Written by  :  James Kirk (168)
Written on  :  Dec 29, 2003
Platform  :  Windows
write a review of this game
read more reviews by James Kirk
read more reviews for this game


The true successor to Age of Empires!

The Good

Several games have tried to become "Age of Empires 3". All have failed. (Empire Earth comes to mind...) O man, where to start! First of, the graphics are terriffic. While they may not be as good as Command and Conquer: Generals, they are still really good. The different civilizations are pretty varied. Although there is only nine different major gods you can choose from in the beggining of the game, every time you advance an age, you get to choose from two different "minor" gods, which gives you new abilities, technologies and units. Each of the three cultures, Egyptian, Greek, and Norse, are radically different. Each have different units, ways of gaining favor and different buildings. Some can get Calvary, others can get camels etc. This difference between civs is much more pronounced than other RTS. In other ones, most of the civs have pretty much the same units and techs except maybe one or two bonuses and a unique unit. AOM changes this, and makes each civ much different. The "minor" god feature also can have 2 players who start out the same major God, have at least slightly different bonuses. The "God Powers" are really cool. Each God has one that you get to use once. These do something pretty terrific that can change the course of the game. The powers varied from destructive to productive i.e. Meteor, which unleashes a meteor storm on your opponenets (duh) to being able to make a forest or gold mine appear. The game come with a campaign that lasts about 30 missions. (Although the ending is pretty bad. ) Also, if you don't know what a unit does, you can right click on the picture and it will automatically bring up the stats, what it's good against etc.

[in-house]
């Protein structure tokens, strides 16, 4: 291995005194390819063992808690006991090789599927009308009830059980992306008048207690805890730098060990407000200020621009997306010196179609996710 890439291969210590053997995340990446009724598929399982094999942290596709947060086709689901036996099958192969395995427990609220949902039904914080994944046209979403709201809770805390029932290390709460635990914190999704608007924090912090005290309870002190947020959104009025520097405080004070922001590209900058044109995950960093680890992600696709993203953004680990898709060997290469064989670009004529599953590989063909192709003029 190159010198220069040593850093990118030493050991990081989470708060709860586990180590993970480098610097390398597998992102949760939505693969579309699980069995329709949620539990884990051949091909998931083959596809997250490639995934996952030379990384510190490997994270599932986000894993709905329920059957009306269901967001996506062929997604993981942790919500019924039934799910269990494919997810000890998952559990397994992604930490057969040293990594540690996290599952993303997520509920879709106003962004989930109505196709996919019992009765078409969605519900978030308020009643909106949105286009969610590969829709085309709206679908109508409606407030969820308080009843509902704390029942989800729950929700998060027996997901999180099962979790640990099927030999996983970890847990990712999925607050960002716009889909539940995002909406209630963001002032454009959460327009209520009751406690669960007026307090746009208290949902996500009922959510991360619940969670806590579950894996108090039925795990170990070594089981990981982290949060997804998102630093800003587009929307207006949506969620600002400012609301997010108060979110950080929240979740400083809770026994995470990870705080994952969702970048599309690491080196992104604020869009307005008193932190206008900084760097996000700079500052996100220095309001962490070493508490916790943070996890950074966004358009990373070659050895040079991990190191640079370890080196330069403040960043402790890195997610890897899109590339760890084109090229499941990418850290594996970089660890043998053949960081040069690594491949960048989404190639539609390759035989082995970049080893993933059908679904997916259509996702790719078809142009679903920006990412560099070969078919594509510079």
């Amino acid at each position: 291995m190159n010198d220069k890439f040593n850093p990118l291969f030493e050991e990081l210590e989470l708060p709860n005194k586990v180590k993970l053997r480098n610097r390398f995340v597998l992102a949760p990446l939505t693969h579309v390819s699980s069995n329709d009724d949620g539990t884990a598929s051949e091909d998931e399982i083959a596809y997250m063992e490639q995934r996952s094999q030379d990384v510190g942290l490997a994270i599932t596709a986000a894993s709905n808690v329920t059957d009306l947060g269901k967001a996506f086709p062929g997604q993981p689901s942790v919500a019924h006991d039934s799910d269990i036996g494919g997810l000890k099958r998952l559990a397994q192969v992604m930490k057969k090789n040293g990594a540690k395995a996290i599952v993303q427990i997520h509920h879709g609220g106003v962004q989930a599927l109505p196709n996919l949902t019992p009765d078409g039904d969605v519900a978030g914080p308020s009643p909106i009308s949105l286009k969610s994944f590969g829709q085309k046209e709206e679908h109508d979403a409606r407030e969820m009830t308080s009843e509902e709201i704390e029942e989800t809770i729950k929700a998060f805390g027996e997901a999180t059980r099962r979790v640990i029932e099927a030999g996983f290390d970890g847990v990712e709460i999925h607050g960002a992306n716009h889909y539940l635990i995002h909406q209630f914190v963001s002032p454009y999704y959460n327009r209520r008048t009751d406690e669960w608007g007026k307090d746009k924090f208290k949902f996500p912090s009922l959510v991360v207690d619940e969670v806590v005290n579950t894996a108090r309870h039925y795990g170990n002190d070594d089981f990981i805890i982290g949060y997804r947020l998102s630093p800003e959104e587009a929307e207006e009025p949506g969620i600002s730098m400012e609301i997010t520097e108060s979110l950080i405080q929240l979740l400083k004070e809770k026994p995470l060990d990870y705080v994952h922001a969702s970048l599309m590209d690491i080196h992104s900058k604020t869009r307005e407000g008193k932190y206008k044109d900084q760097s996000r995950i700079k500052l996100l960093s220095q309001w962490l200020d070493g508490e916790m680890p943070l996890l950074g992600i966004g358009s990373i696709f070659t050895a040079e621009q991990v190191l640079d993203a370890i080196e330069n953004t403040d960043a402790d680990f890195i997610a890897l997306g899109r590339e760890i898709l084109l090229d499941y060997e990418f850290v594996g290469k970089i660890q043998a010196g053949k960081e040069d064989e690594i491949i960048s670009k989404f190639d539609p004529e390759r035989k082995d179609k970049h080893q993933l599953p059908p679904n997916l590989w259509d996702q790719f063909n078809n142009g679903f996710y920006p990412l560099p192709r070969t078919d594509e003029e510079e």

The Bad

The learning curve is kind of tough. When you build a myth unit, you may not know what to do. Some kind of silly stuff in the campaign, like people in those light armor suits or in "Egyptian clothing" in the middle of a tundra. Occasionally, when there's a close up cut scene ala Empire Earth, you will se some kind of ugly textures, although alot better than empire earth. Finally, units seem to move kind of slow. Even the Calvary, which zip around pretty fast in AOE. O, just remembered, the maps are small. I mean really small. Even the largest setting is dinky compared to AOE's map.

The Bottom Line

If you played AOE, you will like this game. Although the slightly steep learning curve may turn off some casual gamers, this is defenitely a must buy.